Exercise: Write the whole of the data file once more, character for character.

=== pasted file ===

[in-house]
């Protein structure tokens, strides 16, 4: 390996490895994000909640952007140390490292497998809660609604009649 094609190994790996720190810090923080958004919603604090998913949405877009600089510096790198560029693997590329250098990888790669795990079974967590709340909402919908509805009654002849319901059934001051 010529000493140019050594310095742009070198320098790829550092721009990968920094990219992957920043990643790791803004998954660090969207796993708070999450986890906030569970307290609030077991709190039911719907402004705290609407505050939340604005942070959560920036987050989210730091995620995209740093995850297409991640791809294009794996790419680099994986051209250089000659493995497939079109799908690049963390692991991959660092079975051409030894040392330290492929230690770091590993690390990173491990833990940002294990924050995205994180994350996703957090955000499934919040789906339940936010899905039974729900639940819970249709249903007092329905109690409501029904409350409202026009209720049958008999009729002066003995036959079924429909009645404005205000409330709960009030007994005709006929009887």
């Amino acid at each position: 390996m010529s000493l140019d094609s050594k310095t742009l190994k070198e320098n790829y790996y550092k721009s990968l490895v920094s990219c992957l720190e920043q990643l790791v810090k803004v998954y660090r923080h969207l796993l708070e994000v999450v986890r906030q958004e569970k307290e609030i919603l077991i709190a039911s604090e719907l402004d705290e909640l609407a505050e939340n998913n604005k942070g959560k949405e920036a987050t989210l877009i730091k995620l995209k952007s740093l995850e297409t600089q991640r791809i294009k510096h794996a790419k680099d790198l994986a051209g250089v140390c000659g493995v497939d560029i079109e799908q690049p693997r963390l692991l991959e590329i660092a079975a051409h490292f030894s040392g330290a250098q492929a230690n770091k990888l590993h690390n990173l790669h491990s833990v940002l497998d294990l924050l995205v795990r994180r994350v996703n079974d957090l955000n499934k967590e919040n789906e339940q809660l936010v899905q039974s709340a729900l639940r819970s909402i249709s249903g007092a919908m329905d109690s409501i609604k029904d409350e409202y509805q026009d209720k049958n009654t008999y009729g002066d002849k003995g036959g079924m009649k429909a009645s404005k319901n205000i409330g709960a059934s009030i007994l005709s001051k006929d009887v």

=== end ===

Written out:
[in-house]
């Protein structure tokens, strides 16, 4: 390996490895994000909640952007140390490292497998809660609604009649 094609190994790996720190810090923080958004919603604090998913949405877009600089510096790198560029693997590329250098990888790669795990079974967590709340909402919908509805009654002849319901059934001051 010529000493140019050594310095742009070198320098790829550092721009990968920094990219992957920043990643790791803004998954660090969207796993708070999450986890906030569970307290609030077991709190039911719907402004705290609407505050939340604005942070959560920036987050989210730091995620995209740093995850297409991640791809294009794996790419680099994986051209250089000659493995497939079109799908690049963390692991991959660092079975051409030894040392330290492929230690770091590993690390990173491990833990940002294990924050995205994180994350996703957090955000499934919040789906339940936010899905039974729900639940819970249709249903007092329905109690409501029904409350409202026009209720049958008999009729002066003995036959079924429909009645404005205000409330709960009030007994005709006929009887």
């Amino acid at each position: 390996m010529s000493l140019d094609s050594k310095t742009l190994k070198e320098n790829y790996y550092k721009s990968l490895v920094s990219c992957l720190e920043q990643l790791v810090k803004v998954y660090r923080h969207l796993l708070e994000v999450v986890r906030q958004e569970k307290e609030i919603l077991i709190a039911s604090e719907l402004d705290e909640l609407a505050e939340n998913n604005k942070g959560k949405e920036a987050t989210l877009i730091k995620l995209k952007s740093l995850e297409t600089q991640r791809i294009k510096h794996a790419k680099d790198l994986a051209g250089v140390c000659g493995v497939d560029i079109e799908q690049p693997r963390l692991l991959e590329i660092a079975a051409h490292f030894s040392g330290a250098q492929a230690n770091k990888l590993h690390n990173l790669h491990s833990v940002l497998d294990l924050l995205v795990r994180r994350v996703n079974d957090l955000n499934k967590e919040n789906e339940q809660l936010v899905q039974s709340a729900l639940r819970s909402i249709s249903g007092a919908m329905d109690s409501i609604k029904d409350e409202y509805q026009d209720k049958n009654t008999y009729g002066d002849k003995g036959g079924m009649k429909a009645s404005k319901n205000i409330g709960a059934s009030i007994l005709s001051k006929d009887v």